The 5 year "rule" came in round about 2007 I think replacing the 4 year "rule" after some engine's had their camshaft drive changed/improved - and sticking with that recommended change period probably suited too many main dealerships workshops just fine revenue wise.

The idea of changing this item from a "scheduled change" period to a "when required" period scares me quite a bit, ie "don't worry only replace when it needs replacing" - I don't think most people will want to take that risk and so will get it replaced by a certain time/miles and I've chosen 6>7 years.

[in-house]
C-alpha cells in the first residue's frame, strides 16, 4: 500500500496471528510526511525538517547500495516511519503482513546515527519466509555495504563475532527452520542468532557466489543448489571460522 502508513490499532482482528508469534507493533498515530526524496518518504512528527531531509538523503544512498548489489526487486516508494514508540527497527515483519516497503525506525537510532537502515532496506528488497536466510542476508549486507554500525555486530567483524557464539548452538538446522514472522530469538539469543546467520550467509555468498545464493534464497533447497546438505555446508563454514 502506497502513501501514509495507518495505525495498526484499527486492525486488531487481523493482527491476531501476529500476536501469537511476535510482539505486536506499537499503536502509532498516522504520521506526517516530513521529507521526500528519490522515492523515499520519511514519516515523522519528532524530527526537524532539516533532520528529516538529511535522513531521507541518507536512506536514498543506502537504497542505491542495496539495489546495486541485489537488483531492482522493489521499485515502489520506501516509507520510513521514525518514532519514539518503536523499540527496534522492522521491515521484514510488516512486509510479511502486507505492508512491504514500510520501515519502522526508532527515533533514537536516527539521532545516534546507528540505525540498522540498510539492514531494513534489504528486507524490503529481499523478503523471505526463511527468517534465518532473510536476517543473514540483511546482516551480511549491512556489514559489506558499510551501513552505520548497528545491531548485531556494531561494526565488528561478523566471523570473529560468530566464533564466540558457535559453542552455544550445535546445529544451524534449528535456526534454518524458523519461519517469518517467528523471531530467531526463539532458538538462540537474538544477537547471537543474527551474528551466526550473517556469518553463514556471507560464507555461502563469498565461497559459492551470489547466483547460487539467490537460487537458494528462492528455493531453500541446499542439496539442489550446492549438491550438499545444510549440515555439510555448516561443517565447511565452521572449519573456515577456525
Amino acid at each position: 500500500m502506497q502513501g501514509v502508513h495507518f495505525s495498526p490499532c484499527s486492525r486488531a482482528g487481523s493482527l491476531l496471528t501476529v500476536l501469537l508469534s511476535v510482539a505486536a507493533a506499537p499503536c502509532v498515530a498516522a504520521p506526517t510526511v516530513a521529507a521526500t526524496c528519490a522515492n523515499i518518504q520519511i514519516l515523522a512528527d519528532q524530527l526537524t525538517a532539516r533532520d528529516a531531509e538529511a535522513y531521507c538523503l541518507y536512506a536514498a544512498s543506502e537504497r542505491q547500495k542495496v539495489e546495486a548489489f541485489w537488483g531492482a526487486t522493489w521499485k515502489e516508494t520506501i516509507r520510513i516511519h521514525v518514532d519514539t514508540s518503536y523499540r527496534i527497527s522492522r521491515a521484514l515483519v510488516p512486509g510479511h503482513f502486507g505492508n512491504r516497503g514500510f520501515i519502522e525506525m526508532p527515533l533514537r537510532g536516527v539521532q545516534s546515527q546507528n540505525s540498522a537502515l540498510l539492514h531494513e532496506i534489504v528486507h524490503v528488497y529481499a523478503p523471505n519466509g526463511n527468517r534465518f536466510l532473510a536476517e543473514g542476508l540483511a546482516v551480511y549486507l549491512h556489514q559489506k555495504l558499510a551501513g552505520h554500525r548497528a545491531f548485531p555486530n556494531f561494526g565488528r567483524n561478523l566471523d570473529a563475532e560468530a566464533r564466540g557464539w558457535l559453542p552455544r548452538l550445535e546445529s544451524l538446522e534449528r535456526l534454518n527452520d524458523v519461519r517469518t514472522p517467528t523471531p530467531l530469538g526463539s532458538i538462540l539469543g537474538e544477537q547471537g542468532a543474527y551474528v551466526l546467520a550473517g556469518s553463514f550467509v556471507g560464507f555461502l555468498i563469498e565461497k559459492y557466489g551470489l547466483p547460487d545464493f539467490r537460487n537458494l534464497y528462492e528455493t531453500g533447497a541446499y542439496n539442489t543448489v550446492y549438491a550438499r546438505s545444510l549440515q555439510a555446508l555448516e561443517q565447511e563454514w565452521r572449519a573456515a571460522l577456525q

Soundlab

Active Member
Sep 14, 2019
30
5
Just had a call from the garage doing mine who advised that, as per the comments above, they didn't need to do the water pump, so saved me a few quid.
 
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GillB

Active Member
Oct 8, 2018
5
2
Thanks everyone for your replies, as a novice I need to read and digest this ......
 
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martin j.

Active Member
Feb 11, 2007
1,159
369
Fife
Just had a call from the garage doing mine who advised that, as per the comments above, they didn't need to do the water pump, so saved me a few quid.
Did you get an itemised bill? Ie what was the timing belt change charge? Ta.